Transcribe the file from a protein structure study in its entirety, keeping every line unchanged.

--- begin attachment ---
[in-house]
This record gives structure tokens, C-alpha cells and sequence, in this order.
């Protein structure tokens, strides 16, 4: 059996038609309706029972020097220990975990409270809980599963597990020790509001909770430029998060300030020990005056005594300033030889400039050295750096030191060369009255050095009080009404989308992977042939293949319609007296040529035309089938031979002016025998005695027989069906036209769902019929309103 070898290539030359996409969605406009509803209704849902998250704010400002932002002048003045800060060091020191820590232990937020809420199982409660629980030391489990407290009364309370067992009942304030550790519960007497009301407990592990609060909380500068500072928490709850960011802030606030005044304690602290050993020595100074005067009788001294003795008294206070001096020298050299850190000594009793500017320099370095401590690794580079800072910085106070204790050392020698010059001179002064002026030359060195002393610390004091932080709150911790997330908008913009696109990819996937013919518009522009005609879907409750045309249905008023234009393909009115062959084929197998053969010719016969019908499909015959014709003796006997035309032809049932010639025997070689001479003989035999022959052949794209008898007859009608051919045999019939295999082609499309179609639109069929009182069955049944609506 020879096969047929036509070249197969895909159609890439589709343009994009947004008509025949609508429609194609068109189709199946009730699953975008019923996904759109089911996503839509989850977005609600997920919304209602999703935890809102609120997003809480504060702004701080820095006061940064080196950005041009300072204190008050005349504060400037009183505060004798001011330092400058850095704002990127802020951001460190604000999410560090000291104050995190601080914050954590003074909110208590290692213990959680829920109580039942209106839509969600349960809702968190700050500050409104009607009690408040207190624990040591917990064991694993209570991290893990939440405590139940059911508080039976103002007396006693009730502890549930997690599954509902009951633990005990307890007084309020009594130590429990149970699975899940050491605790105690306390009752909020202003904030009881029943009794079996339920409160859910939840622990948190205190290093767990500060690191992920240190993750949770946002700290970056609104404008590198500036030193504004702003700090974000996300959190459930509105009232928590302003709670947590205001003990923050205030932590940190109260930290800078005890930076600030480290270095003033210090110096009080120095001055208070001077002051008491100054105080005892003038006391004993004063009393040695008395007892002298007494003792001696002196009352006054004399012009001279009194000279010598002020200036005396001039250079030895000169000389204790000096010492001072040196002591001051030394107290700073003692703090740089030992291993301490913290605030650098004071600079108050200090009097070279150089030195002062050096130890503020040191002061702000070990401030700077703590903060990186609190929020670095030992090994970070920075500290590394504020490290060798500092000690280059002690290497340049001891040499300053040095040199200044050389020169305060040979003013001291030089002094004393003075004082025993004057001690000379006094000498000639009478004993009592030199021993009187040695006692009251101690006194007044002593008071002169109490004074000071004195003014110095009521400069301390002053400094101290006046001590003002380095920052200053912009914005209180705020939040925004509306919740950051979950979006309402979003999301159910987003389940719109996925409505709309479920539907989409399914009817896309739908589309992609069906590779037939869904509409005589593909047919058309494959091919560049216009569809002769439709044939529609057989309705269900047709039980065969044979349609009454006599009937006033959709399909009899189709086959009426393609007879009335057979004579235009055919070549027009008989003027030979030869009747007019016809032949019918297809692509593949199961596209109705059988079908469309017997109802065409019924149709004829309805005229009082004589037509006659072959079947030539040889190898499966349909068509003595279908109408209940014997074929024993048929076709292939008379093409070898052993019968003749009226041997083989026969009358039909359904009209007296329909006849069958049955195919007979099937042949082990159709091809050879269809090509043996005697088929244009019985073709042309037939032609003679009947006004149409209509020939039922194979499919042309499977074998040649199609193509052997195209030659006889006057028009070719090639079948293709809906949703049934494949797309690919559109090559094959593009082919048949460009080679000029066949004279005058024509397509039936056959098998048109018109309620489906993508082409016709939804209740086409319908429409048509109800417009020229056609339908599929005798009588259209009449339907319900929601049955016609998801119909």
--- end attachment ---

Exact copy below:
[in-house]
This record gives structure tokens, C-alpha cells and sequence, in this order.
């Protein structure tokens, strides 16, 4: 059996038609309706029972020097220990975990409270809980599963597990020790509001909770430029998060300030020990005056005594300033030889400039050295750096030191060369009255050095009080009404989308992977042939293949319609007296040529035309089938031979002016025998005695027989069906036209769902019929309103 070898290539030359996409969605406009509803209704849902998250704010400002932002002048003045800060060091020191820590232990937020809420199982409660629980030391489990407290009364309370067992009942304030550790519960007497009301407990592990609060909380500068500072928490709850960011802030606030005044304690602290050993020595100074005067009788001294003795008294206070001096020298050299850190000594009793500017320099370095401590690794580079800072910085106070204790050392020698010059001179002064002026030359060195002393610390004091932080709150911790997330908008913009696109990819996937013919518009522009005609879907409750045309249905008023234009393909009115062959084929197998053969010719016969019908499909015959014709003796006997035309032809049932010639025997070689001479003989035999022959052949794209008898007859009608051919045999019939295999082609499309179609639109069929009182069955049944609506 020879096969047929036509070249197969895909159609890439589709343009994009947004008509025949609508429609194609068109189709199946009730699953975008019923996904759109089911996503839509989850977005609600997920919304209602999703935890809102609120997003809480504060702004701080820095006061940064080196950005041009300072204190008050005349504060400037009183505060004798001011330092400058850095704002990127802020951001460190604000999410560090000291104050995190601080914050954590003074909110208590290692213990959680829920109580039942209106839509969600349960809702968190700050500050409104009607009690408040207190624990040591917990064991694993209570991290893990939440405590139940059911508080039976103002007396006693009730502890549930997690599954509902009951633990005990307890007084309020009594130590429990149970699975899940050491605790105690306390009752909020202003904030009881029943009794079996339920409160859910939840622990948190205190290093767990500060690191992920240190993750949770946002700290970056609104404008590198500036030193504004702003700090974000996300959190459930509105009232928590302003709670947590205001003990923050205030932590940190109260930290800078005890930076600030480290270095003033210090110096009080120095001055208070001077002051008491100054105080005892003038006391004993004063009393040695008395007892002298007494003792001696002196009352006054004399012009001279009194000279010598002020200036005396001039250079030895000169000389204790000096010492001072040196002591001051030394107290700073003692703090740089030992291993301490913290605030650098004071600079108050200090009097070279150089030195002062050096130890503020040191002061702000070990401030700077703590903060990186609190929020670095030992090994970070920075500290590394504020490290060798500092000690280059002690290497340049001891040499300053040095040199200044050389020169305060040979003013001291030089002094004393003075004082025993004057001690000379006094000498000639009478004993009592030199021993009187040695006692009251101690006194007044002593008071002169109490004074000071004195003014110095009521400069301390002053400094101290006046001590003002380095920052200053912009914005209180705020939040925004509306919740950051979950979006309402979003999301159910987003389940719109996925409505709309479920539907989409399914009817896309739908589309992609069906590779037939869904509409005589593909047919058309494959091919560049216009569809002769439709044939529609057989309705269900047709039980065969044979349609009454006599009937006033959709399909009899189709086959009426393609007879009335057979004579235009055919070549027009008989003027030979030869009747007019016809032949019918297809692509593949199961596209109705059988079908469309017997109802065409019924149709004829309805005229009082004589037509006659072959079947030539040889190898499966349909068509003595279908109408209940014997074929024993048929076709292939008379093409070898052993019968003749009226041997083989026969009358039909359904009209007296329909006849069958049955195919007979099937042949082990159709091809050879269809090509043996005697088929244009019985073709042309037939032609003679009947006004149409209509020939039922194979499919042309499977074998040649199609193509052997195209030659006889006057028009070719090639079948293709809906949703049934494949797309690919559109090559094959593009082919048949460009080679000029066949004279005058024509397509039936056959098998048109018109309620489906993508082409016709939804209740086409319908429409048509109800417009020229056609339908599929005798009588259209009449339907319900929601049955016609998801119909």